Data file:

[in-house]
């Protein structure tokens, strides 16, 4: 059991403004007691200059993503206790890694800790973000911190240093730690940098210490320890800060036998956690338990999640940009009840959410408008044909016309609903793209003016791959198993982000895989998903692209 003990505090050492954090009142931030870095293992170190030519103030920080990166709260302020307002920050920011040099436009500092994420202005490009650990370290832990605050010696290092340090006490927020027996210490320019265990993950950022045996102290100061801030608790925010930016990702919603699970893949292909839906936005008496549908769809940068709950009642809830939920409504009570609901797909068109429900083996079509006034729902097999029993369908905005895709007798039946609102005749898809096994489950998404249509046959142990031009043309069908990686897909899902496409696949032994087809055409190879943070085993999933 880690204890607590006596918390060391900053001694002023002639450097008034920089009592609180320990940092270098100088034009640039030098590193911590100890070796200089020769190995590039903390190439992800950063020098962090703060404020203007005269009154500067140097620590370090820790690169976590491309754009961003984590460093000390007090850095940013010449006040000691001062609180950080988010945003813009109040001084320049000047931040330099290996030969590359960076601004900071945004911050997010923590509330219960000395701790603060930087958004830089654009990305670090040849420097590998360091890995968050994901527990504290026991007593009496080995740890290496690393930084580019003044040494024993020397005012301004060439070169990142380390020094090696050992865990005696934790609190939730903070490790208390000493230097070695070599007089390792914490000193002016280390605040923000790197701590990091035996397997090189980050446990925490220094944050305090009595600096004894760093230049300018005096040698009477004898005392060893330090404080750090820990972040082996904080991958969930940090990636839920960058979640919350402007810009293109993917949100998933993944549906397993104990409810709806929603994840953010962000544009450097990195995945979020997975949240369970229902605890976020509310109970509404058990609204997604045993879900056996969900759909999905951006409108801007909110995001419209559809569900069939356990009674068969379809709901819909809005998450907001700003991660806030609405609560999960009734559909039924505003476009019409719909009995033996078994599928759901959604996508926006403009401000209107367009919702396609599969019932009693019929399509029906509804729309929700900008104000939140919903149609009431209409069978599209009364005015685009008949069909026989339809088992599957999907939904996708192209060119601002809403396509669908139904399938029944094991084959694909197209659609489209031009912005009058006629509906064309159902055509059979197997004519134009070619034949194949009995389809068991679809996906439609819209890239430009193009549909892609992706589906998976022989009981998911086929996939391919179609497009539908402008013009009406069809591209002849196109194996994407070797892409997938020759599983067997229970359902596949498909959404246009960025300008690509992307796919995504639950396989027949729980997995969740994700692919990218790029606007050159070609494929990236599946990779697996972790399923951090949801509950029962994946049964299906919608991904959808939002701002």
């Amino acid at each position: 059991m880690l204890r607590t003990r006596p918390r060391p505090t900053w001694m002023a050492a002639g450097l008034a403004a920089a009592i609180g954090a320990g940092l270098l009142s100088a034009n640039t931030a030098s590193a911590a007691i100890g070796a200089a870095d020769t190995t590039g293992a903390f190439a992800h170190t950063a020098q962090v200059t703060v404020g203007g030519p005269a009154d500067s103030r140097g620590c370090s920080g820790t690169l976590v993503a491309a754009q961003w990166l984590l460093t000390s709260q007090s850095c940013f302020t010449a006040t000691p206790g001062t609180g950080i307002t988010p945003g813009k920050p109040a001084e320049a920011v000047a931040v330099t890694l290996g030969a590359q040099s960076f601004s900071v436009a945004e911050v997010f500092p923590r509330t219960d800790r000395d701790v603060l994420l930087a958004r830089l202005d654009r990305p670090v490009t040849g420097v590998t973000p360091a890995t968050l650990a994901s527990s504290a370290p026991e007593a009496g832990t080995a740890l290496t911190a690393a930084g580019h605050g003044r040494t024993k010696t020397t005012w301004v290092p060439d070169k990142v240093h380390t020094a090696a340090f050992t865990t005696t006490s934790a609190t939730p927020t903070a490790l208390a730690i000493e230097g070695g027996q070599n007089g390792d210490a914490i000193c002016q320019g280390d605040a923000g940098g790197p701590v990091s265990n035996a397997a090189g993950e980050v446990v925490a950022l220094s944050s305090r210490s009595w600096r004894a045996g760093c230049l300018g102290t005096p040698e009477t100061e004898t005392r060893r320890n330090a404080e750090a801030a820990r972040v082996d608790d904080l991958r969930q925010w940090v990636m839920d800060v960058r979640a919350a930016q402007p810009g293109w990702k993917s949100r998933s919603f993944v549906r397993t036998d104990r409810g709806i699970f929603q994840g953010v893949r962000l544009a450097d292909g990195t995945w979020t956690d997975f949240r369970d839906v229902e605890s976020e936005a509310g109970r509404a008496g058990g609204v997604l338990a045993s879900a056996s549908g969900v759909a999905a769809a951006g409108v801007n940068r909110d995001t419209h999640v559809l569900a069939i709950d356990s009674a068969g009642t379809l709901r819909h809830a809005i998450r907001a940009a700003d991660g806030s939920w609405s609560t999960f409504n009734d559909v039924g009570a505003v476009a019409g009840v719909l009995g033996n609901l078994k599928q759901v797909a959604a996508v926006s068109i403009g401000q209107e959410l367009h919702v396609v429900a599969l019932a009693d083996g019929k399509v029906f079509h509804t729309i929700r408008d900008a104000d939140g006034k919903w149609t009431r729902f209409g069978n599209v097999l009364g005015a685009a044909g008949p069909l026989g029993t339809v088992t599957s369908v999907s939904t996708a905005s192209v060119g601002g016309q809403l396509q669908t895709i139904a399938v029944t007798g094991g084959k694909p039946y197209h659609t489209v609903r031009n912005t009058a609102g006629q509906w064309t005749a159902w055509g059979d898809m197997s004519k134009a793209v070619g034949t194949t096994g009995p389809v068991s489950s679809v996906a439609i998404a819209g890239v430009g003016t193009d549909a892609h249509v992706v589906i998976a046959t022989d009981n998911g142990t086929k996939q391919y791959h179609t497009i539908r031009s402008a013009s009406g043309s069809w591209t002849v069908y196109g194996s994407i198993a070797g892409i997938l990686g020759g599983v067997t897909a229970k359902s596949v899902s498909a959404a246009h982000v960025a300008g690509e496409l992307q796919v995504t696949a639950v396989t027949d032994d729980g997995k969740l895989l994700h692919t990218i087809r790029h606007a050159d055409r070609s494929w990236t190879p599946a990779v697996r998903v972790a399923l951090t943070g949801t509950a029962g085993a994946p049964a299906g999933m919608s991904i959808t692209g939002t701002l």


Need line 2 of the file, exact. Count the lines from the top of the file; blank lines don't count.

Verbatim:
């Protein structure tokens, strides 16, 4: 059991403004007691200059993503206790890694800790973000911190240093730690940098210490320890800060036998956690338990999640940009009840959410408008044909016309609903793209003016791959198993982000895989998903692209 003990505090050492954090009142931030870095293992170190030519103030920080990166709260302020307002920050920011040099436009500092994420202005490009650990370290832990605050010696290092340090006490927020027996210490320019265990993950950022045996102290100061801030608790925010930016990702919603699970893949292909839906936005008496549908769809940068709950009642809830939920409504009570609901797909068109429900083996079509006034729902097999029993369908905005895709007798039946609102005749898809096994489950998404249509046959142990031009043309069908990686897909899902496409696949032994087809055409190879943070085993999933 880690204890607590006596918390060391900053001694002023002639450097008034920089009592609180320990940092270098100088034009640039030098590193911590100890070796200089020769190995590039903390190439992800950063020098962090703060404020203007005269009154500067140097620590370090820790690169976590491309754009961003984590460093000390007090850095940013010449006040000691001062609180950080988010945003813009109040001084320049000047931040330099290996030969590359960076601004900071945004911050997010923590509330219960000395701790603060930087958004830089654009990305670090040849420097590998360091890995968050994901527990504290026991007593009496080995740890290496690393930084580019003044040494024993020397005012301004060439070169990142380390020094090696050992865990005696934790609190939730903070490790208390000493230097070695070599007089390792914490000193002016280390605040923000790197701590990091035996397997090189980050446990925490220094944050305090009595600096004894760093230049300018005096040698009477004898005392060893330090404080750090820990972040082996904080991958969930940090990636839920960058979640919350402007810009293109993917949100998933993944549906397993104990409810709806929603994840953010962000544009450097990195995945979020997975949240369970229902605890976020509310109970509404058990609204997604045993879900056996969900759909999905951006409108801007909110995001419209559809569900069939356990009674068969379809709901819909809005998450907001700003991660806030609405609560999960009734559909039924505003476009019409719909009995033996078994599928759901959604996508926006403009401000209107367009919702396609599969019932009693019929399509029906509804729309929700900008104000939140919903149609009431209409069978599209009364005015685009008949069909026989339809088992599957999907939904996708192209060119601002809403396509669908139904399938029944094991084959694909197209659609489209031009912005009058006629509906064309159902055509059979197997004519134009070619034949194949009995389809068991679809996906439609819209890239430009193009549909892609992706589906998976022989009981998911086929996939391919179609497009539908402008013009009406069809591209002849196109194996994407070797892409997938020759599983067997229970359902596949498909959404246009960025300008690509992307796919995504639950396989027949729980997995969740994700692919990218790029606007050159070609494929990236599946990779697996972790399923951090949801509950029962994946049964299906919608991904959808939002701002």